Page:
Fungicide Resistance Action Committee

About FRAC

FRAC is a Specialist Technical Group of CropLife International (CLI; Formerly Global Crop Protection Federation, GCPF). As such, we work within the legal frame work defined by CLI and take care to ensure that strict anti-trust guidelines are observed.



The purpose of FRAC is to provide fungicide resistance management guidelines to prolong the effectiveness of "at risk" fungicides and to limit crop losses should resistance occur.

The main aims of FRAC are to:

  1. Identify existing and potential fungicide resistance problems.
  2. Collate information and distribute it to those involved with fungicide research, distribution, registration and use.
  3. Provide guidelines and advice on the use of fungicides to reduce the risk of resistance developing, and to manage it should it occur.
  4. Recommend procedures for use in fungicide resistance studies.
  5. Stimulate open links and collaborations with universities, government agencies, advisors, extension workers, distributors and farmers.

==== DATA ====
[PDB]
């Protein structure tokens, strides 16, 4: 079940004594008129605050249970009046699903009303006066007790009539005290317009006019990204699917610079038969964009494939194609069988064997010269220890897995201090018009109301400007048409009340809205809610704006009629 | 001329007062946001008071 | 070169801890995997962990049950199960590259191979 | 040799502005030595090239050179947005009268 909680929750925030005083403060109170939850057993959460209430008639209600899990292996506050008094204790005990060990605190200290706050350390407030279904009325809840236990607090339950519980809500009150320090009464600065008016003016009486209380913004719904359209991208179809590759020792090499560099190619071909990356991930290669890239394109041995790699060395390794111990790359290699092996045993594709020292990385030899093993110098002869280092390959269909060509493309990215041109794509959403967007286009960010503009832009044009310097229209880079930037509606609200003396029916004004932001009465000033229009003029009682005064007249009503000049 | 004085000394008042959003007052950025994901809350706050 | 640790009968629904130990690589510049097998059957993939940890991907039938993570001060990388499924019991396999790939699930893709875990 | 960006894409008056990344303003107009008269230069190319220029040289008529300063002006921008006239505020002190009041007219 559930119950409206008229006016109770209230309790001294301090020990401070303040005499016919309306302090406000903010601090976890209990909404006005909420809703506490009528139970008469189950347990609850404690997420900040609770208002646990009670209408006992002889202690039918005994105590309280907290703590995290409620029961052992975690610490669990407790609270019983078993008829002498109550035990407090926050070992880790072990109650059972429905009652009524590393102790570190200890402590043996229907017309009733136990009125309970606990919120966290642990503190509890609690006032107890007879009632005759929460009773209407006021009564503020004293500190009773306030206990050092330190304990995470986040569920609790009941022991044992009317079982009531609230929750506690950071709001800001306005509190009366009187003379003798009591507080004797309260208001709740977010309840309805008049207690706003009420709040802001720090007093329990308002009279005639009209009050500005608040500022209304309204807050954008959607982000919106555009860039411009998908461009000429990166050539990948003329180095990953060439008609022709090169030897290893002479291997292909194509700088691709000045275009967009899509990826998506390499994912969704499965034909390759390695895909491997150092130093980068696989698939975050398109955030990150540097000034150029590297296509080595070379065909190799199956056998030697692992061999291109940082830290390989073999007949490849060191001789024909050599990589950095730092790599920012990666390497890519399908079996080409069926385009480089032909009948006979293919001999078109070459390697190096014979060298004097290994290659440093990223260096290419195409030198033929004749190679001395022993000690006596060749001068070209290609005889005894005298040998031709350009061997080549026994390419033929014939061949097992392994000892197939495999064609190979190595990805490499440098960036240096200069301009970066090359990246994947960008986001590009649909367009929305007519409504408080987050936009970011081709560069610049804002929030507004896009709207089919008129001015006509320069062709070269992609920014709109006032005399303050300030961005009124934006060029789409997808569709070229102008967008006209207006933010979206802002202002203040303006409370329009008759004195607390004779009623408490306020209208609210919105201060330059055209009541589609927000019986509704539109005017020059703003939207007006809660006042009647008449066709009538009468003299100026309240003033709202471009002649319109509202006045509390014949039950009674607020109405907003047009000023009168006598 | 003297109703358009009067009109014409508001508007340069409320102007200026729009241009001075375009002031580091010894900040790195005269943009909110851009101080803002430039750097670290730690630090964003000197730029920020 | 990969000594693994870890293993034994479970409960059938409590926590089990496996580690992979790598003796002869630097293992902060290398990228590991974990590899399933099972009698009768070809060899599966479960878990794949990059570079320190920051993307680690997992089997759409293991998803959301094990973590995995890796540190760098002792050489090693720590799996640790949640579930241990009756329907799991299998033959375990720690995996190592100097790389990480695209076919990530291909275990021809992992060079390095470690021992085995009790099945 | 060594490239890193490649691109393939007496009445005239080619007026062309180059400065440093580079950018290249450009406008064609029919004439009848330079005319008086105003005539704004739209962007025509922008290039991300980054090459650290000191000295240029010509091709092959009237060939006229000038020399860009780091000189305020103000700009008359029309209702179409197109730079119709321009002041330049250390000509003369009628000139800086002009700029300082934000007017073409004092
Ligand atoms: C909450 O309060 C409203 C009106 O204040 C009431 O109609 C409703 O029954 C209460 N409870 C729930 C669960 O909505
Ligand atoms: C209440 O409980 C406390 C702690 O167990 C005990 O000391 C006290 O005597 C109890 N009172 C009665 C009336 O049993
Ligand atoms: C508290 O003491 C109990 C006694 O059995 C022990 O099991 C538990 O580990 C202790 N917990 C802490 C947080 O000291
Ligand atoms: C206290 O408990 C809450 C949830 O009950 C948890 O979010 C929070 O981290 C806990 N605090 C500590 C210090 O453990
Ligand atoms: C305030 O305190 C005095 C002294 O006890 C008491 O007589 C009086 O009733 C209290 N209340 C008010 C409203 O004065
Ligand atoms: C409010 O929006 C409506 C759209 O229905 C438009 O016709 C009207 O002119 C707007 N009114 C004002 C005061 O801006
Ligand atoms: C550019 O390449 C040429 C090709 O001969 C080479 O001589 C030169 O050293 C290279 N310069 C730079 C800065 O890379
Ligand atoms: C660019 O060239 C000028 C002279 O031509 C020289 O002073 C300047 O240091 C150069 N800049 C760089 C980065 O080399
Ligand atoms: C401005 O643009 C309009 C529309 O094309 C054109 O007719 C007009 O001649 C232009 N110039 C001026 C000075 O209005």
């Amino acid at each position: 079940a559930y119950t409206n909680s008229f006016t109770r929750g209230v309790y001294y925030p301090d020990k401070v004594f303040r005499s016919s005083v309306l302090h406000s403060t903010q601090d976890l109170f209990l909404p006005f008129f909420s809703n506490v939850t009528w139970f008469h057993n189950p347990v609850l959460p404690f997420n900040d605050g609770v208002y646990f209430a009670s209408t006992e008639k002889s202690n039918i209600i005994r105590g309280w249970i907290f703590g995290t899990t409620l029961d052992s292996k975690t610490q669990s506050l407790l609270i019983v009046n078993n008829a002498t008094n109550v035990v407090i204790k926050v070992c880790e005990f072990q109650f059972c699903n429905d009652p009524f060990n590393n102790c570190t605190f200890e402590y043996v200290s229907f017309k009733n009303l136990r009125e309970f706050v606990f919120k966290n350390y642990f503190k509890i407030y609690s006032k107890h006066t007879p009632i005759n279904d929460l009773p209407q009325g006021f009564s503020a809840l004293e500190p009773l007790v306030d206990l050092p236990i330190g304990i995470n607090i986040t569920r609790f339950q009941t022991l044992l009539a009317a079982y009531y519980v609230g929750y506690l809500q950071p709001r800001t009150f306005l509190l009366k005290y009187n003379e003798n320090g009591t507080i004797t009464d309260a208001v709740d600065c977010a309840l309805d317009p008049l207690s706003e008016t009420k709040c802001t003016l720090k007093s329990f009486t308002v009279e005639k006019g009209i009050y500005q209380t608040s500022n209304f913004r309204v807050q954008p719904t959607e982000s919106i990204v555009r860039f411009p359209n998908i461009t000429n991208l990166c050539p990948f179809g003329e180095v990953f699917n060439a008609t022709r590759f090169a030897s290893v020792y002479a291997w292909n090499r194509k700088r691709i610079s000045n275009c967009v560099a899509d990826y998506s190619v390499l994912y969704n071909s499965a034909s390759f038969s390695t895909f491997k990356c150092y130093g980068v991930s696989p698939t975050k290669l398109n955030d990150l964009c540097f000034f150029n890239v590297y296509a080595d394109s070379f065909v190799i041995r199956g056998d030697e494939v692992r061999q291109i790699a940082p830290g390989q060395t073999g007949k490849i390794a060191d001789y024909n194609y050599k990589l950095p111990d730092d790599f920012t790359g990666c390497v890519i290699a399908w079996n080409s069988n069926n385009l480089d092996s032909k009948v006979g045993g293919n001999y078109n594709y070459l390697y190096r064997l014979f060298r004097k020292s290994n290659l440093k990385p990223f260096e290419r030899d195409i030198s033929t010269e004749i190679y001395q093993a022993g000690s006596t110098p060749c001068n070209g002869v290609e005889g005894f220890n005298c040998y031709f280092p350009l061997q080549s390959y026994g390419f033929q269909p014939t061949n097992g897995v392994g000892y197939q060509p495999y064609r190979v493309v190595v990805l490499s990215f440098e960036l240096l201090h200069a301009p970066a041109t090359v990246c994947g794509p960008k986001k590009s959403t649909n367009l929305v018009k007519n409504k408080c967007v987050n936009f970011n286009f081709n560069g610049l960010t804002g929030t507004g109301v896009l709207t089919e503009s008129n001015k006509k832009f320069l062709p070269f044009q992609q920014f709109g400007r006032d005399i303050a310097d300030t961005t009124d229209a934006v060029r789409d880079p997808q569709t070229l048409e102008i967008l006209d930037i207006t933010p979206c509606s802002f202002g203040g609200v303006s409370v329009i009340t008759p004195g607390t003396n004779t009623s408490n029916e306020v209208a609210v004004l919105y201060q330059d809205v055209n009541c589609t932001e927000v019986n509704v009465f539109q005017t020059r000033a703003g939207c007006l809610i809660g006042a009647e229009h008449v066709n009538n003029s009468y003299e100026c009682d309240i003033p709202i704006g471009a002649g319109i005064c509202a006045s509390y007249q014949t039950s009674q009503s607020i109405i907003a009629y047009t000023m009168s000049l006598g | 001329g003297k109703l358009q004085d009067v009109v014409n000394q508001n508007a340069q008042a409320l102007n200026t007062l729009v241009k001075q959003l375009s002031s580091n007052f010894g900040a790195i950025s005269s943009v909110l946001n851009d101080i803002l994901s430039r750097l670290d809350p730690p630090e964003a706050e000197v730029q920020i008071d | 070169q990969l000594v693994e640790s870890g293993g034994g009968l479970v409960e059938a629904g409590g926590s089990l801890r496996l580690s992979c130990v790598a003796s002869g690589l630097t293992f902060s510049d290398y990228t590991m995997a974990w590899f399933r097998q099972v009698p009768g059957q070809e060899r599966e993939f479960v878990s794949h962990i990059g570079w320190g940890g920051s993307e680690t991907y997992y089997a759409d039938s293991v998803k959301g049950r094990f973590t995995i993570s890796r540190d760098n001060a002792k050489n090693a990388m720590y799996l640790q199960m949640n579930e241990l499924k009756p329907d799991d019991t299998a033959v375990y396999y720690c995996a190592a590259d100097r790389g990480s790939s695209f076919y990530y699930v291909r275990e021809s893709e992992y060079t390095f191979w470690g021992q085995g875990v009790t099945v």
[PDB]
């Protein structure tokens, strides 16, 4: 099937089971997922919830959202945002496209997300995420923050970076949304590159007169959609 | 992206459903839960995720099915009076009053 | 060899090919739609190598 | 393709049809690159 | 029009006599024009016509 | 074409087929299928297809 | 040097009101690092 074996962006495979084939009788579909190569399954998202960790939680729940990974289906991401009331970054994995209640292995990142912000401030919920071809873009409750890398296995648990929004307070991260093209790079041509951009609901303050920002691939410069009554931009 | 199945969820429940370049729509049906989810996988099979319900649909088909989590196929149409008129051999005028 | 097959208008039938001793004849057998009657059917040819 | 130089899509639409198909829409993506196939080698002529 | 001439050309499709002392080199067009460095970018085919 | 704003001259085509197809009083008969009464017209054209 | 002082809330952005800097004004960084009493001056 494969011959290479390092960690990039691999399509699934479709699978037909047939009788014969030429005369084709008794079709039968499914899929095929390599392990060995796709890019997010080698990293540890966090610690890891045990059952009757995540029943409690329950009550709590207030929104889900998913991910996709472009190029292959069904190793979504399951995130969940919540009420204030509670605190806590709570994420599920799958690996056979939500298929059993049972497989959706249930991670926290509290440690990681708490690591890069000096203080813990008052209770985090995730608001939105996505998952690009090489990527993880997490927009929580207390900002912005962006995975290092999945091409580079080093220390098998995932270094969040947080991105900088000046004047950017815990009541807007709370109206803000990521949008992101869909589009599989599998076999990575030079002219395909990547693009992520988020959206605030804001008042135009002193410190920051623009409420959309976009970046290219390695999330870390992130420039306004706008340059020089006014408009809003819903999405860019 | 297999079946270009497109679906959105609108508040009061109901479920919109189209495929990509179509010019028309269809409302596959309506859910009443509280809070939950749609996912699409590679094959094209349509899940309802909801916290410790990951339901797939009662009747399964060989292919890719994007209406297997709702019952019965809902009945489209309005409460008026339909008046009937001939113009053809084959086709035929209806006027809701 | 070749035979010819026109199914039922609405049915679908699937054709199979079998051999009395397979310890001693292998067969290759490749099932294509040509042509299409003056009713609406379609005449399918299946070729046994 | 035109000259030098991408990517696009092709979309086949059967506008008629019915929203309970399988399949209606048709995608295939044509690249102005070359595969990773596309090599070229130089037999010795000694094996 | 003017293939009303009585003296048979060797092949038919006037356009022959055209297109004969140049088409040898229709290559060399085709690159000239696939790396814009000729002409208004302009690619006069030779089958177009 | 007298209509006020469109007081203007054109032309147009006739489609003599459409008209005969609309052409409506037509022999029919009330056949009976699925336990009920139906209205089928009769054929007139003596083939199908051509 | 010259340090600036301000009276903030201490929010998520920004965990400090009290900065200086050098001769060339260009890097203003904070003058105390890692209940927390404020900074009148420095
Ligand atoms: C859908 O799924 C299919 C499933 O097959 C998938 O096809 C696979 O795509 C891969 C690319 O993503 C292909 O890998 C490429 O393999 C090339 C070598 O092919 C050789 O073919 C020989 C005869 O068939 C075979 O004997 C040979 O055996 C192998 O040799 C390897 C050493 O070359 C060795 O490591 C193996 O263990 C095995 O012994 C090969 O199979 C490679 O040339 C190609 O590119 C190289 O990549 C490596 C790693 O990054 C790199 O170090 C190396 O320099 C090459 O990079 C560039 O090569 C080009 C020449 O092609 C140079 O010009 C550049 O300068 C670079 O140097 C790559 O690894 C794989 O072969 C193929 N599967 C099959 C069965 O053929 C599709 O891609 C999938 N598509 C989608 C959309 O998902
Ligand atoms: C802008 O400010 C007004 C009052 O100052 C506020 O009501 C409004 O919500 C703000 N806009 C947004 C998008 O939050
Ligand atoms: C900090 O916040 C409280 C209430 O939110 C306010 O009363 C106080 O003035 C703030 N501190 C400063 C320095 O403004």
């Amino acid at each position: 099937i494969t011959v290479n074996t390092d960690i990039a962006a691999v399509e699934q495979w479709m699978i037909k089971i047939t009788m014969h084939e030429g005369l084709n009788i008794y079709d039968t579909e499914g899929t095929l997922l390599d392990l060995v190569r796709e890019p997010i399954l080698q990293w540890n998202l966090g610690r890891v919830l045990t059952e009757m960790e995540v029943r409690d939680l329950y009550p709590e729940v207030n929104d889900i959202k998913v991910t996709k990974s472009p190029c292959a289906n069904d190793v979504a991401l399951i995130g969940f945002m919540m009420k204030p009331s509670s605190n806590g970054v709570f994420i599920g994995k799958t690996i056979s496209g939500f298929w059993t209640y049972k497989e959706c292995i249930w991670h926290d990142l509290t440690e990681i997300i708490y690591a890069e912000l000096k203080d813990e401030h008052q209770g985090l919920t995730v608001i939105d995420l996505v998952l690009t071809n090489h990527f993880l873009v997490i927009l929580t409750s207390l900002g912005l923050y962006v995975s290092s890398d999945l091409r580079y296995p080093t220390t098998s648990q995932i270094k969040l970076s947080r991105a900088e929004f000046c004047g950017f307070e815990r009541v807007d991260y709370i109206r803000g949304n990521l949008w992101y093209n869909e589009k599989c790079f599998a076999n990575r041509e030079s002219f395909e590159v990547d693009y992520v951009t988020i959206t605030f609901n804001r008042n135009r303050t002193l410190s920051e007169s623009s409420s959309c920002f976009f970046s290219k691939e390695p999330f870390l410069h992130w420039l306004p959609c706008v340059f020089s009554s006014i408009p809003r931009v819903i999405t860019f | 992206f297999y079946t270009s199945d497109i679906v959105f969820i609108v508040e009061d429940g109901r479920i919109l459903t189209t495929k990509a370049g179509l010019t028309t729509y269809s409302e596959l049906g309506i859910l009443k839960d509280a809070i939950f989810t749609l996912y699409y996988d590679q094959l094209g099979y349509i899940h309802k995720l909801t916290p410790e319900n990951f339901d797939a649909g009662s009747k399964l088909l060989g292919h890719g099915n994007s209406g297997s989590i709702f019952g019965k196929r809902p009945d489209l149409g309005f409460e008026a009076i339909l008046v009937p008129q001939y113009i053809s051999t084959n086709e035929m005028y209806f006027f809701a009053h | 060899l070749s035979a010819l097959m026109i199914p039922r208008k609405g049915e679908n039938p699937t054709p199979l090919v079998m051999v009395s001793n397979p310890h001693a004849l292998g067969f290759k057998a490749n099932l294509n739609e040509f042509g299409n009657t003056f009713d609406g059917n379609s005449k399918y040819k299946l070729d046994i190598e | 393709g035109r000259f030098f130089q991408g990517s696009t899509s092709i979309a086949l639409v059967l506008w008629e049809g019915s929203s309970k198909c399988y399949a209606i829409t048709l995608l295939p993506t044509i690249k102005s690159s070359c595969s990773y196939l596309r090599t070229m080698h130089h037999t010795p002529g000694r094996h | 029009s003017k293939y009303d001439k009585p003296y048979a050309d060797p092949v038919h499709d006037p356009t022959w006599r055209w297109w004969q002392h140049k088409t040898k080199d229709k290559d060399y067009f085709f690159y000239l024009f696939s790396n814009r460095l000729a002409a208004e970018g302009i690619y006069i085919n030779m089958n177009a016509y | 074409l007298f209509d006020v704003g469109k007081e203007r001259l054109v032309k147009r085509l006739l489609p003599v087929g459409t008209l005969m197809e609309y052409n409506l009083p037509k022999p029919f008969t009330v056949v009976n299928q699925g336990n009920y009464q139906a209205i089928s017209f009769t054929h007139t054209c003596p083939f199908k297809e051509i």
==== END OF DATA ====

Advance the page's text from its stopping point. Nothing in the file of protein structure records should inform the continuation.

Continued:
FRAC Guidelines

FRAC Guidelines for resistance management are produced by the individual FRAC Working Groups and Expert Fora. These Guidelines provide information on how to use specific areas of fungicide chemistry for control of plant diseases on various crops while maintaining a good anti-resistance strategy.

The Guidelines should be regarded as the minimum resistance management strategy required, and it is possible that a more stringent strategy should be used in individual cases. FRAC recommends that you seek advice from your local resistance management organisation (e.g. local country FRAC or FRAG), your local crop advisor or extension agent, or the manufacturer or distributor of the product to see if a more restrictive strategy is recommended.

The FRAC Guidelines deal only with areas of fungicide chemistry. FRAC is not allowed to make recommendations for the use of individual products. If you require advice on which active ingredients to use in your disease control programme, please consult your local crop advisor or extension agent, or the distributor or manufacturer of potential products.